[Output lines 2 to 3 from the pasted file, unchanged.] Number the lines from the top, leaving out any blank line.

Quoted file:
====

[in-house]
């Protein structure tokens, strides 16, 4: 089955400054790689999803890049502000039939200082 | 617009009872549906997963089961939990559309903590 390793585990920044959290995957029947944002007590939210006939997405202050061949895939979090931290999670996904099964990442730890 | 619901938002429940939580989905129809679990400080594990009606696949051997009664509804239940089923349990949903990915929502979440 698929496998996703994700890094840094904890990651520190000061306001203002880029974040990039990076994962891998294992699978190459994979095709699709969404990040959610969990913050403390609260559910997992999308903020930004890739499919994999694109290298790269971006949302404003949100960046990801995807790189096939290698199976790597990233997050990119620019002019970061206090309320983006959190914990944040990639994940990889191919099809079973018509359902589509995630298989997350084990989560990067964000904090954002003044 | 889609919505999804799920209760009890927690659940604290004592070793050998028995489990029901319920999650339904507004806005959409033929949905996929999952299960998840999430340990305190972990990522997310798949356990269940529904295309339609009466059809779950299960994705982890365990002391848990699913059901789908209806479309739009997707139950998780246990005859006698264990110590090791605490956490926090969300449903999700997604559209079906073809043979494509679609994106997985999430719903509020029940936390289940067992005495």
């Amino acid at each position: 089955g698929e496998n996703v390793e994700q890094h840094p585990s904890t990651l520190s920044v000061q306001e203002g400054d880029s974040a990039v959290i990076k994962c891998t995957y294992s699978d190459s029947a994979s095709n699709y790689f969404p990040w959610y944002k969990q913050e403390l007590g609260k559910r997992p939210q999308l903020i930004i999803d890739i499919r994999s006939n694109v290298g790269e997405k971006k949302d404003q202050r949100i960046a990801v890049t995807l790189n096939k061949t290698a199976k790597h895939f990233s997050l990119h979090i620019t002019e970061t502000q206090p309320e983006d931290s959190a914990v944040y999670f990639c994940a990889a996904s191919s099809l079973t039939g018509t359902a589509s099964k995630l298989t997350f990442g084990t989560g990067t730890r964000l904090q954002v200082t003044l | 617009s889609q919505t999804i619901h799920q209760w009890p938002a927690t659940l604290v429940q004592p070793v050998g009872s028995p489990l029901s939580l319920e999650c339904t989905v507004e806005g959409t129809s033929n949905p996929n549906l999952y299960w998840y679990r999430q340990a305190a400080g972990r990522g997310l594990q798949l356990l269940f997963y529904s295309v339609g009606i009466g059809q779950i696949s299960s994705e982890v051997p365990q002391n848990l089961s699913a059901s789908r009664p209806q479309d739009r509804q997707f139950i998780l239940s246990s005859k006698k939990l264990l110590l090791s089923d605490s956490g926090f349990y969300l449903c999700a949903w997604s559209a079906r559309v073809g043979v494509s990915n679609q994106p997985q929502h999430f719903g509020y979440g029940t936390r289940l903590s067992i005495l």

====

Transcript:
């Protein structure tokens, strides 16, 4: 089955400054790689999803890049502000039939200082 | 617009009872549906997963089961939990559309903590 390793585990920044959290995957029947944002007590939210006939997405202050061949895939979090931290999670996904099964990442730890 | 619901938002429940939580989905129809679990400080594990009606696949051997009664509804239940089923349990949903990915929502979440 698929496998996703994700890094840094904890990651520190000061306001203002880029974040990039990076994962891998294992699978190459994979095709699709969404990040959610969990913050403390609260559910997992999308903020930004890739499919994999694109290298790269971006949302404003949100960046990801995807790189096939290698199976790597990233997050990119620019002019970061206090309320983006959190914990944040990639994940990889191919099809079973018509359902589509995630298989997350084990989560990067964000904090954002003044 | 889609919505999804799920209760009890927690659940604290004592070793050998028995489990029901319920999650339904507004806005959409033929949905996929999952299960998840999430340990305190972990990522997310798949356990269940529904295309339609009466059809779950299960994705982890365990002391848990699913059901789908209806479309739009997707139950998780246990005859006698264990110590090791605490956490926090969300449903999700997604559209079906073809043979494509679609994106997985999430719903509020029940936390289940067992005495």
């Amino acid at each position: 089955g698929e496998n996703v390793e994700q890094h840094p585990s904890t990651l520190s920044v000061q306001e203002g400054d880029s974040a990039v959290i990076k994962c891998t995957y294992s699978d190459s029947a994979s095709n699709y790689f969404p990040w959610y944002k969990q913050e403390l007590g609260k559910r997992p939210q999308l903020i930004i999803d890739i499919r994999s006939n694109v290298g790269e997405k971006k949302d404003q202050r949100i960046a990801v890049t995807l790189n096939k061949t290698a199976k790597h895939f990233s997050l990119h979090i620019t002019e970061t502000q206090p309320e983006d931290s959190a914990v944040y999670f990639c994940a990889a996904s191919s099809l079973t039939g018509t359902a589509s099964k995630l298989t997350f990442g084990t989560g990067t730890r964000l904090q954002v200082t003044l | 617009s889609q919505t999804i619901h799920q209760w009890p938002a927690t659940l604290v429940q004592p070793v050998g009872s028995p489990l029901s939580l319920e999650c339904t989905v507004e806005g959409t129809s033929n949905p996929n549906l999952y299960w998840y679990r999430q340990a305190a400080g972990r990522g997310l594990q798949l356990l269940f997963y529904s295309v339609g009606i009466g059809q779950i696949s299960s994705e982890v051997p365990q002391n848990l089961s699913a059901s789908r009664p209806q479309d739009r509804q997707f139950i998780l239940s246990s005859k006698k939990l264990l110590l090791s089923d605490s956490g926090f349990y969300l449903c999700a949903w997604s559209a079906r559309v073809g043979v494509s990915n679609q994106p997985q929502h999430f719903g509020y979440g029940t936390r289940l903590s067992i005495l």